IS IT WORTH THE WORK? THINGS THAT SATISFY
I never would have guessed that a preschooler would teach me an important lesson about things that satisfy. This past July (and every July for the past 31 years) my hubby and I attended a family Bible Camp at Conference Point in Wisconsin. Our days were full of worship, good food, fellowship, and teaching from God’s Word. And of course there was fun in the sun— everyone’s favorite activity.
As I would rather be on the lake instead of in it, I was satisfied with a front-row seat on the beach where I could people-watch (one of my favorite activities). Kids and adults of all ages enjoyed swimming, diving, playing tag, sunbathing, and chatting. Some were floating on the surface of the water in an inflatable chair.
However, only a subset of attendees were actually satisfied with working during their vacation, and I found that curious. It was the toddlers and preschoolers who were busy digging trenches and building forts, while the older crowd took it easy. One young girl, early on in her task, worked alongside two boys digging a long trench perpendicular to the beach. After a while, the boys got bored and left. But the girl? She soldiered on, like she was engaged in a marathon. Intent on her job, the tike journeyed to and from the lake, filling her bucket with water, pouring it into the trench and then padding back to the lake to fill it again. She must have made the trip 12 times before I lost count.
But what I did note was this: as soon as she'd turn to fetch more lake water the last bucketful would begin slowly seeping into the sand. So by the time she returned, the water had disappeared.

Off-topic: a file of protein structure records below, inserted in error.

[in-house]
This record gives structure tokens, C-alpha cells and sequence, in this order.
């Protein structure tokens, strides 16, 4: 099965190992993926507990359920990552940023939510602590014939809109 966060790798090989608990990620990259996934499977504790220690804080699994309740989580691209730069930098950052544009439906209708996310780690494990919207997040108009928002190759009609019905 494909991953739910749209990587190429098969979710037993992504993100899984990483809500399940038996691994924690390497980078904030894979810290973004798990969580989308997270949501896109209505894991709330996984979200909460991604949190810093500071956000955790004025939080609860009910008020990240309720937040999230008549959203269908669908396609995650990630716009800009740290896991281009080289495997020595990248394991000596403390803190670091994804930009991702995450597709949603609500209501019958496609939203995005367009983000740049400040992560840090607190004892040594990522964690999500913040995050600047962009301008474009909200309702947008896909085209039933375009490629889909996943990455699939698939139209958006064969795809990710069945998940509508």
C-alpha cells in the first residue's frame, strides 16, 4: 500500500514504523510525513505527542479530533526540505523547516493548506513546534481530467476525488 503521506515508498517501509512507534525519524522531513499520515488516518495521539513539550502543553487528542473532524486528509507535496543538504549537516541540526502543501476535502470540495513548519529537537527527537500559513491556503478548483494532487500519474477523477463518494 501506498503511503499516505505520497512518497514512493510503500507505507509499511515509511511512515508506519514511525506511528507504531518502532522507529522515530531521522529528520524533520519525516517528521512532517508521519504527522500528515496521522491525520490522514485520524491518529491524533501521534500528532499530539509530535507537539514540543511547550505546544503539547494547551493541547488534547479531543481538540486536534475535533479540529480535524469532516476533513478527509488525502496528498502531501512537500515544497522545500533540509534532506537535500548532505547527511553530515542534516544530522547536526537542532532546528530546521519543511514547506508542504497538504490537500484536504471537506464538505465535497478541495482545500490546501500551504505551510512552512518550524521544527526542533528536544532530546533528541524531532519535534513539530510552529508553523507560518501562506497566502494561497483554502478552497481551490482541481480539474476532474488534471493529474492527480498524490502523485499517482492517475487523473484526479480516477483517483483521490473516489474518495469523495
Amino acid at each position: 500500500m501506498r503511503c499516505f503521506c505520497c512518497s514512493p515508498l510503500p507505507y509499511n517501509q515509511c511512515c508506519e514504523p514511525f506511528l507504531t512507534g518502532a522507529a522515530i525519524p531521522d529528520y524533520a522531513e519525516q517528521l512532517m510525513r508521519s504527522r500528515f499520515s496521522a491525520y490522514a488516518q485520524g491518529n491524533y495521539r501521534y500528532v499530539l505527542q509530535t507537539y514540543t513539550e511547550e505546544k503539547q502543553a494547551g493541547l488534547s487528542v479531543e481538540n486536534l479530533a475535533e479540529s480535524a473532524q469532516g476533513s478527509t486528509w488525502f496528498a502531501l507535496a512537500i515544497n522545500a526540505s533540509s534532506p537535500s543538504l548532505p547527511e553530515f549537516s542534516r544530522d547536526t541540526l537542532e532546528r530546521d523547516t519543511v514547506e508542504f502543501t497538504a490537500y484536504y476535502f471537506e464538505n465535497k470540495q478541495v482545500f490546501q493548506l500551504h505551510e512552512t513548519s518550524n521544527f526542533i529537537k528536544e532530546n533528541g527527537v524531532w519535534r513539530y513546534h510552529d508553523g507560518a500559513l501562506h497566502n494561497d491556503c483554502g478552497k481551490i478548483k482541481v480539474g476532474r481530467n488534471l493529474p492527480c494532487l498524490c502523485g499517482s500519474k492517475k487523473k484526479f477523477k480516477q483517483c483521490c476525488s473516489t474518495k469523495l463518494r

FRUITLESS EFFORT TO SATISFY
I wondered how long it would take before she realized her efforts were fruitless—that no matter how many times she filled the trench, it would never hold water?
Well, soon after I contemplated this, she stopped at one point to examine her work, a puzzled expression forming on her face. I could just imagine her inner thoughts: “What happened to all that water? I know I poured lots in—where did it go?”
And then it happened. The realization was too much. So, with determination, she took a breath and threw the bucket on the sand, then stomped away. Ahh, the youngster finally understood. She had expended all that effort for nothing!
It was a lesson for me, too. How many times had I put energy into something I thought would satisfy, only to be disappointed? A new self-help book that will change my life. A pair of shoes with an arch the ads say will allow you to walk all day in comfort. Classic wicker furniture for our screened-in porch that will fit perfectly. A visit to a nearby tourist spot that promises good food and even better shops.
In reality, the book is shallow and unhelpful. The shoes rub in the wrong places. The wicker furniture is too big for the spot. Most restaurants and shops in the touristy areas are closed on Sunday.
And so on. . .
So what does satisfy? Really, only Christ can satisfy. He has made you and delights in you. He wants what's best and knows what's best for you. Pouring yourself into people and digging into and meditating on God’s Word will change your life. It will bring you peace and contentment. Here’s what the book of Isaiah has to say:
Wow! Can you think of anything more satisfying than to repair the breaches in this world? To restore relationships? To make a difference in people’s lives?
Each one of us has a sphere of influence that no one else holds. Start today—with a friend, a college student or a grandchild. Take them out for a treat. Offer to help them with a problem. Tell them they are in your prayers.
Invest in things that will last. Things that satisfy. Not stuff and meaningless activity, but people. It will renew your heart and give you a fresh perspective on life.
Can you think of one person to encourage or one ministry to engage in that will bring deep satisfaction to your soul? Let me know in the comments below. . .
My MG Biblical fiction "The Heart Changer" debuted in 2019 with Ambassador International.